On Tuesday, December 10, 2013, the Federal Deposit Insurance Corporation (FDIC) along with 4 other agencies passed the Volcker Rule, while a 5th agency has stated it will also pass the rule, but behind closed doors. The Volcker Rule is a huge win for President Obama in regards to financial reform, fundamentally changing the way banks on Wall Street operate and severely limit the relationship between commercial and investment banks.
More specifically, the new law separates investment banking, private equity and proprietary trading (hedge fund) sections of financial institutions from their consumer lending arms.
Glass-Steagall was passed after the Great Depression, as part of the U.S. Banking Act of 1933. The aim of the bill was to prevent banks from using customer’s money to make hedges on possible future banking losses. It was around this time that the FDIC was also created to ensure that any money placed in a bank up to a certain limit would always be there.
During the Great Depression, and prior to the FDIC, there was a rush on the banks of customers pulling their money in fear that the bank would not be there tomorrow. This caused the Depression to become even worse than it may have been, and it is why many of our parents and grandparents still keep money “under their bed” and away from banks. The inherent distrust that was created was so severe that no amount of regulations could change that.
Despite that, Glass-Steagall eventually did its job. It instilled enough confidence that money being placed in the bank would be used for reinvestments in the community in the forms of loans and, when it was needed, it would be there.
Unfortunately, over the years, the divide between commercial and investment banks was dissolved. During the Reagan Administration, many of the provisions of Glass-Steagall were weakened or repealed. By the time President Clinton was in office, Glass-Steagall was only a ghost of what it once was. In 1999, Senator Phil Gramm (R-TX), Senator Jim Leach (R-IA) and Representative Thomas Bliley, Jr. (R-VA) successfully put a bill together that put the death knell in the law and lobbied a repeal effort.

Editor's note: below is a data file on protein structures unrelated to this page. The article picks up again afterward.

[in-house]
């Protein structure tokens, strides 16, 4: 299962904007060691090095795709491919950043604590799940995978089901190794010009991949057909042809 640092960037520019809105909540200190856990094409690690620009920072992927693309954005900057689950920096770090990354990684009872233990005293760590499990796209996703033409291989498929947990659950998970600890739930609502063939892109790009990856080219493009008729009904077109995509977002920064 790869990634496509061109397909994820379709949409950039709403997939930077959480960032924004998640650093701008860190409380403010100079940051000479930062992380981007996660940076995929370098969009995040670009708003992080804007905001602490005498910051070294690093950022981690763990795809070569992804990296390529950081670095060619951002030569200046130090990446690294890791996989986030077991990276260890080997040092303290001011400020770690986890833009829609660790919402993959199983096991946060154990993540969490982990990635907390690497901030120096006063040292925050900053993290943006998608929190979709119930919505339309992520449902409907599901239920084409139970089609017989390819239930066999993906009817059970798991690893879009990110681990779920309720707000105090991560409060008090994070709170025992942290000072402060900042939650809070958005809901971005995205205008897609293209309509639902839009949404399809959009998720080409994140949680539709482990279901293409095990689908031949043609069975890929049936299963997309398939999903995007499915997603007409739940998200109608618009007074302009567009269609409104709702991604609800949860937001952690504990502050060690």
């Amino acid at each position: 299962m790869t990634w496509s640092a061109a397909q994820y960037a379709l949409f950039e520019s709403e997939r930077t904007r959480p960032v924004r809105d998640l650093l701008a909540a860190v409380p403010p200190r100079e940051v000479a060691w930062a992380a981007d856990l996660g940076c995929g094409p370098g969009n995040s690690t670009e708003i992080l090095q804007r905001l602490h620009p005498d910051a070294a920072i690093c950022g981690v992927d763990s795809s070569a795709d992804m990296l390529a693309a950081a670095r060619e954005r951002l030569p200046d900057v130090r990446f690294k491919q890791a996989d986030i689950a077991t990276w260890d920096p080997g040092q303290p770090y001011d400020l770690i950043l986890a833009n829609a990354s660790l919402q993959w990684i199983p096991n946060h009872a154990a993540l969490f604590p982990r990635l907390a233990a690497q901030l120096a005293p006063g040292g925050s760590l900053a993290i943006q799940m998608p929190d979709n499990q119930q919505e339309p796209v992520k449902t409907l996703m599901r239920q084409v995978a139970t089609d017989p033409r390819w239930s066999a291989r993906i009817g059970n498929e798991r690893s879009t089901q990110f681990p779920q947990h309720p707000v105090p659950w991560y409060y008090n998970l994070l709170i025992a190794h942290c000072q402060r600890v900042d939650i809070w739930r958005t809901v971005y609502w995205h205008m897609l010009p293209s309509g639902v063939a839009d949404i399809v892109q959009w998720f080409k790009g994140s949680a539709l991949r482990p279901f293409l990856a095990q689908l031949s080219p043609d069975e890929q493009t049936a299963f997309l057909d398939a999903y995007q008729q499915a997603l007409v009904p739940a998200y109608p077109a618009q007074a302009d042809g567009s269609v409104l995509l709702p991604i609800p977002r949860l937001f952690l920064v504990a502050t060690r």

Since that time, it has been an uphill fight to replace Glass-Steagall with something that had the footing the law once had. With Wall Street and corporate interests more influential than ever, doing so was no easy task. The turning point came at the end of the Bush Presidency and the beginning of the Obama Presidency.
After the financial crisis in America, President Obama was looking to put in place rules and regulations that would prevent the banks from destroying our economy again. Despite all odds, in 2010, President Obama successfully passed through Congress the Dodd-Frank reforms. One provision of the law was called the Volcker Rule. On Tuesday, the Volcker Rule was successfully approved.
U.S. banks will no longer be able to make big trading bets with their own money after regulators on Tuesday finalized the Volcker rule and shut down what was a hugely profitable business for Wall Street before the credit crisis.
After struggling for more than two years to craft the complex rule, five regulatory agencies signed off on the nearly 900-page reform that included new tough sections narrowing carve-outs for legitimate trades.
The rule is expected to eat into revenues at large investment banks such as Goldman Sachs and Morgan Stanley, even if many have already wound down some of their trading desks in anticipation of the rule’s release, and may spark legal challenges.
The Volcker Rule is looking to reform a very complex system, and thus is not a black and white rule change. A very well written summary of the Rule can be found here. In short, what the Volcker Rule does is set limits between commercial and investment banks, much like happened after the passage of Glass-Steagall. It also severely limits the amount of hedging allowed by a bank to offset their own financial shortcomings.
Paul Volcker, who was the Federal Reserve Chairman under President Carter and Reagan, was named Chairman of the Economic Recovery Advisory Board by President Obama from February 2009 to January 2011.
Needless to say, Mr. Volcker’s Rule is not very popular with Wall Street. It is expected the implementation will be delayed through law suits, however, it will only be delaying the inevitable. Much needed reform is coming to Wall Street that is aimed at protecting the consumers. Republicans and banks a like will try to tell us how bad it is for the public, but one need look no further than the 2012 J.P. Morgan’s “London Whale” scandal, which could have been prevented had the Volcker Rule been in place.
The Volcker Rule is a 21st century Glass-Steagall. No single piece of legislation or rule change will bring back what once was. With Wall Street and corporate interests controlling Washington today, that is simply an impossibility. However, the Volcker Rule will go a long way towards helping President Obama bring back the protections that consumers need.
AP discusses the Volcker Rule and the effect it will have on the banking industry.